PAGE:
Most people still aim to have paid off their mortgage by the time they retire, and a majority of todays 60-somethings have achieved this goal. However, according to new research, mortgage or rent payments could still be hanging over two thirds of todays 40-somethings after they reach retirement. Soaring house prices, increased levels of re-mortgaging, longer loans lasting up to 40 years, and the trend towards buying a first property later in life mean many people will now be shouldering housing costs well into retirement or may be forced to work longer to make ends meet.
More than half of all over-40s expect to be in this situation after they stop working, with 31 per cent anticipating they will be burdened with a mortgage and 20 per cent saying they will live in rented accommodation. But those aged between 40 and 50 are more pessimistic, with two thirds of them seeing housing payments stretch into retirement. Twenty six per cent expect to have a mortgage and 42 per cent to still rent their home in retirement, according to research by retirement income specialist Partnership.
Even those now aged 66-70, who are generally retired already or on the brink of it, remain concerned about housing costs. Those renting a property make up 18 per cent of this group, and those with mortgages some 15 per cent. For such people, housing costs will take a big portion out of retirement income, which currently averages £13,000 a year, according to HMRC.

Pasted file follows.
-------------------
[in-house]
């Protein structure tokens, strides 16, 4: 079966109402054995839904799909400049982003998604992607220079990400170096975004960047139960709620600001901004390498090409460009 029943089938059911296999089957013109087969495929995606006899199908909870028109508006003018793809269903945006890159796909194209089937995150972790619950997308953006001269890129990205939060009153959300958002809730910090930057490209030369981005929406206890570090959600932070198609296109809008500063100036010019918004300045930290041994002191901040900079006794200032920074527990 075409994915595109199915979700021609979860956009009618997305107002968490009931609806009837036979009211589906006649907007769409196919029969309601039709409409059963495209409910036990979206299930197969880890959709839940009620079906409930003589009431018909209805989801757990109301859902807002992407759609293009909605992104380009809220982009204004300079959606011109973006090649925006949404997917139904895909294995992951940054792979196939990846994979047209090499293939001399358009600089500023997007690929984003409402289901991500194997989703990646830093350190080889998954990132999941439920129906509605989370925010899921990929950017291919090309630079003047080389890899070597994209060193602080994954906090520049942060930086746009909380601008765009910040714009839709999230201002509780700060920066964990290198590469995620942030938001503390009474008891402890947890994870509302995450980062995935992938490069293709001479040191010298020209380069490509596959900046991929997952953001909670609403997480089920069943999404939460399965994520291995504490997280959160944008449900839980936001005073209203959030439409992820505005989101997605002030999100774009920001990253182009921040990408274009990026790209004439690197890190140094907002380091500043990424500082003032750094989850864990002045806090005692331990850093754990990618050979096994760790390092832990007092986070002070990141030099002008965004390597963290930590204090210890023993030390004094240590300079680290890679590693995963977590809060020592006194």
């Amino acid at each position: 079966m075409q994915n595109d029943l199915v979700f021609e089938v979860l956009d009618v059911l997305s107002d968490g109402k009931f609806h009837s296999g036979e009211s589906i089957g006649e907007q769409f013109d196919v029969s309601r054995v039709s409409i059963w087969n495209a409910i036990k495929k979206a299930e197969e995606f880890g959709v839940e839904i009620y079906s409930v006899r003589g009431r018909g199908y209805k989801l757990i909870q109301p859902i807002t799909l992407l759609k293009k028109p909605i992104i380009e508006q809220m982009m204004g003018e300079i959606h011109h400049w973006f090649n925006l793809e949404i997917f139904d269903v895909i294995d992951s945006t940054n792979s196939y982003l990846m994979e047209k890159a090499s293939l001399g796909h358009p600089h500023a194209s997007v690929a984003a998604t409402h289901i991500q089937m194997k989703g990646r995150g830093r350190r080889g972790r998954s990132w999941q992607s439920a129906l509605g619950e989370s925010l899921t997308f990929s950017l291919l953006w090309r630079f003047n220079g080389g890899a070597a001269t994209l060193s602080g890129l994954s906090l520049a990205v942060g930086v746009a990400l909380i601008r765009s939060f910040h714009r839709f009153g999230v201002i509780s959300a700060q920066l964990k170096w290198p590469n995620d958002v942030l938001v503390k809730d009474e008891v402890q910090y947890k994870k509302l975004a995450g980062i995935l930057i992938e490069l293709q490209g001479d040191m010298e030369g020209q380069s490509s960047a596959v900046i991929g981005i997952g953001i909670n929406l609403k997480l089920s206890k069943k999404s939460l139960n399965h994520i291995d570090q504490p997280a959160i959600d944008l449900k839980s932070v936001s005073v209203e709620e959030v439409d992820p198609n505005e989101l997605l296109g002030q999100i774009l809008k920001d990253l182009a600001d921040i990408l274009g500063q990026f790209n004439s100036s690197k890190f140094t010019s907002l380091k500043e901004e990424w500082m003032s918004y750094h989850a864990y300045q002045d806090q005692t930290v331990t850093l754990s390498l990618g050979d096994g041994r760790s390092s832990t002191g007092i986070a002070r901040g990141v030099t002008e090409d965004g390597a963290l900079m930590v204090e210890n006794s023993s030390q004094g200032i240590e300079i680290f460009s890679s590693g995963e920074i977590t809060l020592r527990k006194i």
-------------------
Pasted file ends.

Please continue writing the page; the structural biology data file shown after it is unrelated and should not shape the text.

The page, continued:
Partnership says that mortgage payments now average £514 a month, which would work out at 47 per cent of income, while rental costs average £399 a month, or 37 per cent of income. Other household running costs mount up too, with average council tax currently at £115 a month, average utility bills at £109 a month and average property maintenance costing £66 a month.
Figures from the Council of Mortgage Lenders have revealed that nearly one in three first-time buyers now borrow for longer than 25 years - representing an increase of a third during the past four years. Extending a mortgage term makes monthly payments more affordable but people end up repaying more in the longer term. Meanwhile, many people are still on interest only mortgage deals, meaning they could face a financial shock if they haven't got the money to repay the capital at the end of the term, which generally occurs when they are around 65. Many people in that situation face the prospect of having to sell their home or else try to extend the period of their mortgage agreement well into old age. This means that increasing numbers will no longer be able to have the property-owning retirements now enjoyed by their parents.
Please note: This article is intended as guidance only and does not constitute advice, financial or otherwise. No responsibility for loss occasioned/costs arising as a result of any act/failure to act on the basis of this article can be accepted by Latimer Hinks.
Martin Williamson is Head of Residential Property at Latimer Hinks Solicitors in Darlington. Latimer Hinks has a team of around 40 people serving private and corporate clients. For further information: www.latimerhinks.co.uk or call 01325 341500.